On average, a woman applies around 515 chemicals on their skin every day, which they absorb and many of them are channelled through the streams of the body. If you want to know how many chemicals are you exposing your body to each day, I recommend to do a list of your beauty products used daily and note down all those chemicals described in the labelling of your cosmetic product. You will be surprised!

Also worth considering that all those daily chemical products used by just sort of 8 billion of people end up in landfills and the ocean where the accumulate and degrade. So what is the environmental impact of cosmetics in reality? If you want to find out now jump to the last section of this post.

Are these cosmetic products safe?

Now that you know what these products contained, you might be asking yourself whether they are safe for your health and, in extend, the environment.

In absence of an harmonized international legislation, some regulatory bodies (e.g., FDA, USA; European Commission, EU; Health Canada, Canada; China FDA, China; ASEAN Cosmetic Directive, Southeast Asia Nations; and Department of Health, Australia; etc.) have set-up the laws for selecting appropriate ingredients for cosmetic products and its concentration limits based on persistency, cumulativeness and recurrency. As with any chemical, the concentration present in a product is important.

Therefore, regulated cosmetic products are generally safe to use unless you have got sensitivities or allergies which then you should use these products with care. However, every year, new studies on different compounds used in cosmetics see the day light and we should be aware that in essence we, as a Society, learn as we walk, and some substances have restricted used or ban following by thoroughly examination and assessments.

At Pangea Green, we encourage you to do further research on any substance used in your daily beauty products that might be of your concern. However, use always reliable sources and not just exchange of opinions in Social Media.

The environmental impact of the cosmetic industry

Had put your health concerns to bed, let’s talk about the environmental impact that the use of these cosmetics can produce. What is the environmental impact of cosmetics? Let’s bring to light the regulated ones but also the unregulated impacts that we should also be aware.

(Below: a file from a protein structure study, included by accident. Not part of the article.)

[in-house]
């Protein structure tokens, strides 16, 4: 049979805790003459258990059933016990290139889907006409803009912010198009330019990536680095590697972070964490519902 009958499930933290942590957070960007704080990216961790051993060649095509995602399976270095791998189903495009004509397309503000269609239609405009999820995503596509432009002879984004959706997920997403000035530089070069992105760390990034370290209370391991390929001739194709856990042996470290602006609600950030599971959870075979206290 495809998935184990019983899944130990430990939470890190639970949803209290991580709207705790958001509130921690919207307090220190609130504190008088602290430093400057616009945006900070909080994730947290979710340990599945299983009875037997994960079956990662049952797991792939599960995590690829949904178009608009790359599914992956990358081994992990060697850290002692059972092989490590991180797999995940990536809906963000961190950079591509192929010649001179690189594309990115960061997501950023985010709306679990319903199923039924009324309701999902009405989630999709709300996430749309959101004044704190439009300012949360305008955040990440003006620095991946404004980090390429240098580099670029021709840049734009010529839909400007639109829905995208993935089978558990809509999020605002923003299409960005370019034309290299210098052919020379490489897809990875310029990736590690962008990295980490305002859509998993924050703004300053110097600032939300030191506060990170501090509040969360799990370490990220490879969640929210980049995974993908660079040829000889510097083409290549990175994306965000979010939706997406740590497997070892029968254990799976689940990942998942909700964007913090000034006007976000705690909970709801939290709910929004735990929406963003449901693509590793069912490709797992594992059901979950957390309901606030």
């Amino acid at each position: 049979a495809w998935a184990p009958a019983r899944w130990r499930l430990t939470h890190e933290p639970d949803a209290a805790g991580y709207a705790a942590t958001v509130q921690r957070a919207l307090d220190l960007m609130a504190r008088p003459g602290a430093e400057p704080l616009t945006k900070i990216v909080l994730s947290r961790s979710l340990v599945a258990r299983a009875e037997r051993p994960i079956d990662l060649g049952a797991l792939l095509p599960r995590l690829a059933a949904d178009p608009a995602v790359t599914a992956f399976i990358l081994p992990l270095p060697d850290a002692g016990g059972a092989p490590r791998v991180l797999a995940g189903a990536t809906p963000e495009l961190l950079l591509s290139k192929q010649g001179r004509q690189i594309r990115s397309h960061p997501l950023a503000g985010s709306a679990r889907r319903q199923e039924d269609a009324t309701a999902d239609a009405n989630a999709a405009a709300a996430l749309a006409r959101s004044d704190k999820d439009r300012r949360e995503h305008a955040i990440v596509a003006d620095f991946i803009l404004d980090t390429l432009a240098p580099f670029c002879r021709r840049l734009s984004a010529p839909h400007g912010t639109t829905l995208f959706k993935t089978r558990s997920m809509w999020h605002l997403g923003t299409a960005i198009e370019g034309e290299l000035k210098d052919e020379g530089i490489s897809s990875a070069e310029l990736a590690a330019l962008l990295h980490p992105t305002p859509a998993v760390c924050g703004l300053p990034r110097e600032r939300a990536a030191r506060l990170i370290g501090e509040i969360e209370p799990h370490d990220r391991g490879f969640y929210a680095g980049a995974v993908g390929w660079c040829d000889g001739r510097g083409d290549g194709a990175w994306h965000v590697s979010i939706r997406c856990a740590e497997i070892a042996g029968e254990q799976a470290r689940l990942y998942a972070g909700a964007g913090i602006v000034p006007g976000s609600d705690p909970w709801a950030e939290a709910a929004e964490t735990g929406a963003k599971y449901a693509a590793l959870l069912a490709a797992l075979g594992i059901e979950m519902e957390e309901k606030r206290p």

The most controversial one is the cosmetics product or any of its ingredients testing on animals. Certain regulatory bodies have put partial or total bans on animal testing. As an example, the European Commission put the animal testing ban on finished cosmetic products in September 2004 and testing of cosmetic ingredients on animals in July 2009. A marketing ban to prohibit marketing finished cosmetic products and ingredients in the EU which were tested on animals also come into force on the 11 March 2013, irrespective of the availability of alternative non-animal tests. The European Commission is also currently working on a new revision of Cosmetic Products Regulation to meet the objectives of the EU Chemicals Strategy for Sustainability.


Some of the common ingredients in beauty products that are petrochemical-derived include parafin wax, mineral oils, toluene, benzene, polyethylene glycol (PEG), diethanolamine (DEA) or ethanolamine (MEA), butanol and derivates (butyl alcohol, butylparaben, butylene glycol), ethylenediaminetetraacetic acid (EDTA), isopropyl alcohol, propylene glycol, propyl alcohol, cocamidopropyl betaine, micro-plastics and fragrance. 

Petrochemicals are toxic pollutants and degrade in the environment producing chemical, biological and physical changes that can affect habitats, ecosystems and its continuity. Examples of the environmental impact of the petrochemical cosmetics are:

  • Oxybenzone used in sunscreens is toxic for coral reefs and marine life contributing to the coral reef bleaching phenomenon
  • Volatile organic compounds (VOCs) in fragrances, hairsprays, and hand sanitizers contribute to smog and air pollution

Many of these chemical substances used in the cosmetic composition are typically persistent and when washed down the sink or disposed of in the bin, they accumulate in the environment, pollute our waters and land, leading to continuously gradual degradation of the natural environment and the decline of its capability to provide valuable ecosystems services.